- The Method
- Practitioners/Classes and Events
- The Profession
By Louise Vesper, GCFP
Learning is concerned with the unknown becoming known which is realized after its discovery. -Moshe Feldenkrais, The Elusive Obvious
Michelle is wearing a Jonas Brothers t-shirt, talking about the Hannah Montana & Miley Cyrus concert movie that she saw recently. She is 13 years old, a dancer, and middle school student in a San Francisco Bay Area suburb. Michelle was born with spina bifida, developed scoliosis, and uses a wheelchair or crutches. When it’s time to dance, she radiantly skips across the floor of the large dance studio, her head turning left to right. She does wheelies in her wheelchair to embody skipping.
Annie also skips across the room using her eyes and her power wheelchair, coordinating her movement with the other teens in the class. Annie is a 20 year old community college student in Oakland, CA. She is a longtime fan of competitive figure skating, following Sasha Cohen and Michelle Kwan, her all-time favorite skaters. She watches skating events on TV and roots for new skating stars like Caroline Zhang. Although Annie is legally blind, she understands conversation and communicates through a communication board and by pulling a person’s pinky finger or thumb to answer yes and no.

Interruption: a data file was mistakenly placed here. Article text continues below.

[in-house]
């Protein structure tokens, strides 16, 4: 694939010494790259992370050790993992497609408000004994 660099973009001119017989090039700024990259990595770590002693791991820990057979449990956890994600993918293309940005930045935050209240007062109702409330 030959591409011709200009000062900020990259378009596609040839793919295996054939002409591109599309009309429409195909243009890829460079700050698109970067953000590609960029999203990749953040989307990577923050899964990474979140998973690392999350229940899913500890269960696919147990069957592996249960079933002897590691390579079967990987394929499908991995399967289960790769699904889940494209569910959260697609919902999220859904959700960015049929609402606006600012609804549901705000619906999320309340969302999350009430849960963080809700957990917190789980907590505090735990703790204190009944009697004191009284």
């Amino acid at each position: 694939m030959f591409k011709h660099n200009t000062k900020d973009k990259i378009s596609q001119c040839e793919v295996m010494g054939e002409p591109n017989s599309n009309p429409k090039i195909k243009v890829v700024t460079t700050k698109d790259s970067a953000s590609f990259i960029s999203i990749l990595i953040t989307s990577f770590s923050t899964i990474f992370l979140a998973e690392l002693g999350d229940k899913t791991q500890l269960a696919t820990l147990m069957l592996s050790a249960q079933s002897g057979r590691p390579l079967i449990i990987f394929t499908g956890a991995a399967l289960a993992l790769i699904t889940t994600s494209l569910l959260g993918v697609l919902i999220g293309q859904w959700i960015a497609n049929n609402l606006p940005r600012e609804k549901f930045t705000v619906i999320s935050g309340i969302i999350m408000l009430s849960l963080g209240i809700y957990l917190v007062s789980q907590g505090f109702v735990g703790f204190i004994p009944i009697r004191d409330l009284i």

Annie and Michelle attend a weekly creative dance class for teens with and without disabilities ages 12-21 sponsored by AXIS Dance Company in downtown Oakland. They also both participate in regular Functional Integration® lessons with their respective Feldenkrais® practitioners, resulting in positive effects in their dancing and daily movement. I know them both through my weekly volunteer activities as an Assistant Teaching Artist at AXIS for the past four (plus) years. I’m Annie’s dance partner in the class, guiding her through movement.
Examples of Dance Instruction in the Class
Dance instruction is given by suggestions such as:
Find the easiest, smoothest curving pathway to float through the room.